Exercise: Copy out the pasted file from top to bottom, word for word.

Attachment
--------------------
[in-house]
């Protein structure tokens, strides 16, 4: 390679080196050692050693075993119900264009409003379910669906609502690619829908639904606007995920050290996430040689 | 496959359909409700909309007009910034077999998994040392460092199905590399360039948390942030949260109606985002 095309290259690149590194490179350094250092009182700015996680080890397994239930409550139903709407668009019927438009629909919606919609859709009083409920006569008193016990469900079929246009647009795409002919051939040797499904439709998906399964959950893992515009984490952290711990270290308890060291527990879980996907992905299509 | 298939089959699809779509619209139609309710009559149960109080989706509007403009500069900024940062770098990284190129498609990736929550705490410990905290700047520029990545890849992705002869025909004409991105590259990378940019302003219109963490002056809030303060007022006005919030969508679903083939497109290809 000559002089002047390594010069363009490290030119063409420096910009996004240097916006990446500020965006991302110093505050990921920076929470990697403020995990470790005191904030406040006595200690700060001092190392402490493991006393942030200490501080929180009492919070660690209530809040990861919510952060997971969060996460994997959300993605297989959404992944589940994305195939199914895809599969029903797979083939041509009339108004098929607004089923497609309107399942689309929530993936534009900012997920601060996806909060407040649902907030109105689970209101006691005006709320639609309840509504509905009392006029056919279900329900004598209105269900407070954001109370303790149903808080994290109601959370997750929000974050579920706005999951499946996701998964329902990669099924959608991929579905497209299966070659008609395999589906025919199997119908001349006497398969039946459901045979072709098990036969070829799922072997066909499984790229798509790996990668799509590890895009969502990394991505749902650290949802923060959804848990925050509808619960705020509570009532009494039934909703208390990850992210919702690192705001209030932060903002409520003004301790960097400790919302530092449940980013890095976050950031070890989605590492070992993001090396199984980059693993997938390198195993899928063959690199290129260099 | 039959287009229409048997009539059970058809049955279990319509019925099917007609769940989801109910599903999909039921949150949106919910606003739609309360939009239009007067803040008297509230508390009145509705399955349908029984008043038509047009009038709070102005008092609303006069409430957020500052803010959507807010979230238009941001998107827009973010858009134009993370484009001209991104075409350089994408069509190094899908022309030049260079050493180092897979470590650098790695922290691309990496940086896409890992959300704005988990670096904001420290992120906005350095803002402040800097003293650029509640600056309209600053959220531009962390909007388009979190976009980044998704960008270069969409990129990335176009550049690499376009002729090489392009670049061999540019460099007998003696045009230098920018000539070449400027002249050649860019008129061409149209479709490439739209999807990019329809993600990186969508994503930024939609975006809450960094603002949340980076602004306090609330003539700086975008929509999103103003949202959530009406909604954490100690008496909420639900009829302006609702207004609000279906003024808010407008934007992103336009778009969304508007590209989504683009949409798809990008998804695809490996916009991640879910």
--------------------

[in-house]
């Protein structure tokens, strides 16, 4: 390679080196050692050693075993119900264009409003379910669906609502690619829908639904606007995920050290996430040689 | 496959359909409700909309007009910034077999998994040392460092199905590399360039948390942030949260109606985002 095309290259690149590194490179350094250092009182700015996680080890397994239930409550139903709407668009019927438009629909919606919609859709009083409920006569008193016990469900079929246009647009795409002919051939040797499904439709998906399964959950893992515009984490952290711990270290308890060291527990879980996907992905299509 | 298939089959699809779509619209139609309710009559149960109080989706509007403009500069900024940062770098990284190129498609990736929550705490410990905290700047520029990545890849992705002869025909004409991105590259990378940019302003219109963490002056809030303060007022006005919030969508679903083939497109290809 000559002089002047390594010069363009490290030119063409420096910009996004240097916006990446500020965006991302110093505050990921920076929470990697403020995990470790005191904030406040006595200690700060001092190392402490493991006393942030200490501080929180009492919070660690209530809040990861919510952060997971969060996460994997959300993605297989959404992944589940994305195939199914895809599969029903797979083939041509009339108004098929607004089923497609309107399942689309929530993936534009900012997920601060996806909060407040649902907030109105689970209101006691005006709320639609309840509504509905009392006029056919279900329900004598209105269900407070954001109370303790149903808080994290109601959370997750929000974050579920706005999951499946996701998964329902990669099924959608991929579905497209299966070659008609395999589906025919199997119908001349006497398969039946459901045979072709098990036969070829799922072997066909499984790229798509790996990668799509590890895009969502990394991505749902650290949802923060959804848990925050509808619960705020509570009532009494039934909703208390990850992210919702690192705001209030932060903002409520003004301790960097400790919302530092449940980013890095976050950031070890989605590492070992993001090396199984980059693993997938390198195993899928063959690199290129260099 | 039959287009229409048997009539059970058809049955279990319509019925099917007609769940989801109910599903999909039921949150949106919910606003739609309360939009239009007067803040008297509230508390009145509705399955349908029984008043038509047009009038709070102005008092609303006069409430957020500052803010959507807010979230238009941001998107827009973010858009134009993370484009001209991104075409350089994408069509190094899908022309030049260079050493180092897979470590650098790695922290691309990496940086896409890992959300704005988990670096904001420290992120906005350095803002402040800097003293650029509640600056309209600053959220531009962390909007388009979190976009980044998704960008270069969409990129990335176009550049690499376009002729090489392009670049061999540019460099007998003696045009230098920018000539070449400027002249050649860019008129061409149209479709490439739209999807990019329809993600990186969508994503930024939609975006809450960094603002949340980076602004306090609330003539700086975008929509999103103003949202959530009406909604954490100690008496909420639900009829302006609702207004609000279906003024808010407008934007992103336009778009969304508007590209989504683009949409798809990008998804695809490996916009991640879910």